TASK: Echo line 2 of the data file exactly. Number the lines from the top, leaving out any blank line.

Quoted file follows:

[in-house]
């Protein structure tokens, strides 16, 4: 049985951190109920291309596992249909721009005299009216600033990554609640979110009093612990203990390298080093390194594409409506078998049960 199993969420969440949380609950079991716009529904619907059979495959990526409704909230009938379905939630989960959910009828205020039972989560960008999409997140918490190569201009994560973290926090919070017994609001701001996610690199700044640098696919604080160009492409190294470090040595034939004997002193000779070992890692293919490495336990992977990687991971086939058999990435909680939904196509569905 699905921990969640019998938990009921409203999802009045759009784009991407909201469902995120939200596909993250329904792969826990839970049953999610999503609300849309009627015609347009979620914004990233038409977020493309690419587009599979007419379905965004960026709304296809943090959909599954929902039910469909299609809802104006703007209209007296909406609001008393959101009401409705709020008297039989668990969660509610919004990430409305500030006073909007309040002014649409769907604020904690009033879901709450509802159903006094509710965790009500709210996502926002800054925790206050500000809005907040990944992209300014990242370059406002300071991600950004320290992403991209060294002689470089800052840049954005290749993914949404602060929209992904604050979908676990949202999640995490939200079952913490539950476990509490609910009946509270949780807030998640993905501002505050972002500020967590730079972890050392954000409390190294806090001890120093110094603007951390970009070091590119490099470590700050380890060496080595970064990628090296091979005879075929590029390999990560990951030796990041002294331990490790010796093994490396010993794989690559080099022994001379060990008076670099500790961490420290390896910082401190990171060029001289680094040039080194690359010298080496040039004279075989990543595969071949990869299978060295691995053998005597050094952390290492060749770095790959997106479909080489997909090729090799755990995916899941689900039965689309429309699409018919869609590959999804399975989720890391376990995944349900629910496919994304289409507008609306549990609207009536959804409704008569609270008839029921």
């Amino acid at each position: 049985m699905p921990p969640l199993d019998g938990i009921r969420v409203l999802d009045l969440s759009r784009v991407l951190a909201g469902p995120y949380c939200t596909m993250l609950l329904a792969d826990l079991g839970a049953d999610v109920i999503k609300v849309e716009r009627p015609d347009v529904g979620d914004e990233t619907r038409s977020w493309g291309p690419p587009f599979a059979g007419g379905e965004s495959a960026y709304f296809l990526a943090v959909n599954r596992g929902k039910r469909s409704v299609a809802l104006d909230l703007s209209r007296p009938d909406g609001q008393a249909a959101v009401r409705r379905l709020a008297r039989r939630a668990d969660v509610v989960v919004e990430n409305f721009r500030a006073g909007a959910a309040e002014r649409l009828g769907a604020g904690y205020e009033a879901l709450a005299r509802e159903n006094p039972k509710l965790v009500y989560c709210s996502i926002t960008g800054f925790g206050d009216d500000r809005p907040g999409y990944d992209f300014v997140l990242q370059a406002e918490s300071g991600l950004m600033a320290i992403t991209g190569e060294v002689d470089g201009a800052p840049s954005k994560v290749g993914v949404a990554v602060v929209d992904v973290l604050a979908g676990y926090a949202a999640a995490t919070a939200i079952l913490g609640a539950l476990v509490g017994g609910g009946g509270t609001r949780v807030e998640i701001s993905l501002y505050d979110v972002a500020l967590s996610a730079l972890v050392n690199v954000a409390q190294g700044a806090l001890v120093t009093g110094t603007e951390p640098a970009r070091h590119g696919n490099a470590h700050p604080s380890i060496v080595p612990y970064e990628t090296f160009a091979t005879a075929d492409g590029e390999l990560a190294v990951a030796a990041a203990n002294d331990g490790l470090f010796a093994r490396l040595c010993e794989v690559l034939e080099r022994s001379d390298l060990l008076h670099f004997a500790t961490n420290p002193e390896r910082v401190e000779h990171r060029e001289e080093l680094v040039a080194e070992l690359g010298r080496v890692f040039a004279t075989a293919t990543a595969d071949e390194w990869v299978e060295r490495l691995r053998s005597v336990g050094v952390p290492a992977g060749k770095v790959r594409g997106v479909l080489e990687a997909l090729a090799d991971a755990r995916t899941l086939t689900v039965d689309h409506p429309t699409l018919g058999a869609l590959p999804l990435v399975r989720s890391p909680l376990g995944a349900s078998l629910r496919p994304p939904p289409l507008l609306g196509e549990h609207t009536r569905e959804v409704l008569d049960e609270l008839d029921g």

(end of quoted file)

């Protein structure tokens, strides 16, 4: 049985951190109920291309596992249909721009005299009216600033990554609640979110009093612990203990390298080093390194594409409506078998049960 199993969420969440949380609950079991716009529904619907059979495959990526409704909230009938379905939630989960959910009828205020039972989560960008999409997140918490190569201009994560973290926090919070017994609001701001996610690199700044640098696919604080160009492409190294470090040595034939004997002193000779070992890692293919490495336990992977990687991971086939058999990435909680939904196509569905 699905921990969640019998938990009921409203999802009045759009784009991407909201469902995120939200596909993250329904792969826990839970049953999610999503609300849309009627015609347009979620914004990233038409977020493309690419587009599979007419379905965004960026709304296809943090959909599954929902039910469909299609809802104006703007209209007296909406609001008393959101009401409705709020008297039989668990969660509610919004990430409305500030006073909007309040002014649409769907604020904690009033879901709450509802159903006094509710965790009500709210996502926002800054925790206050500000809005907040990944992209300014990242370059406002300071991600950004320290992403991209060294002689470089800052840049954005290749993914949404602060929209992904604050979908676990949202999640995490939200079952913490539950476990509490609910009946509270949780807030998640993905501002505050972002500020967590730079972890050392954000409390190294806090001890120093110094603007951390970009070091590119490099470590700050380890060496080595970064990628090296091979005879075929590029390999990560990951030796990041002294331990490790010796093994490396010993794989690559080099022994001379060990008076670099500790961490420290390896910082401190990171060029001289680094040039080194690359010298080496040039004279075989990543595969071949990869299978060295691995053998005597050094952390290492060749770095790959997106479909080489997909090729090799755990995916899941689900039965689309429309699409018919869609590959999804399975989720890391376990995944349900629910496919994304289409507008609306549990609207009536959804409704008569609270008839029921």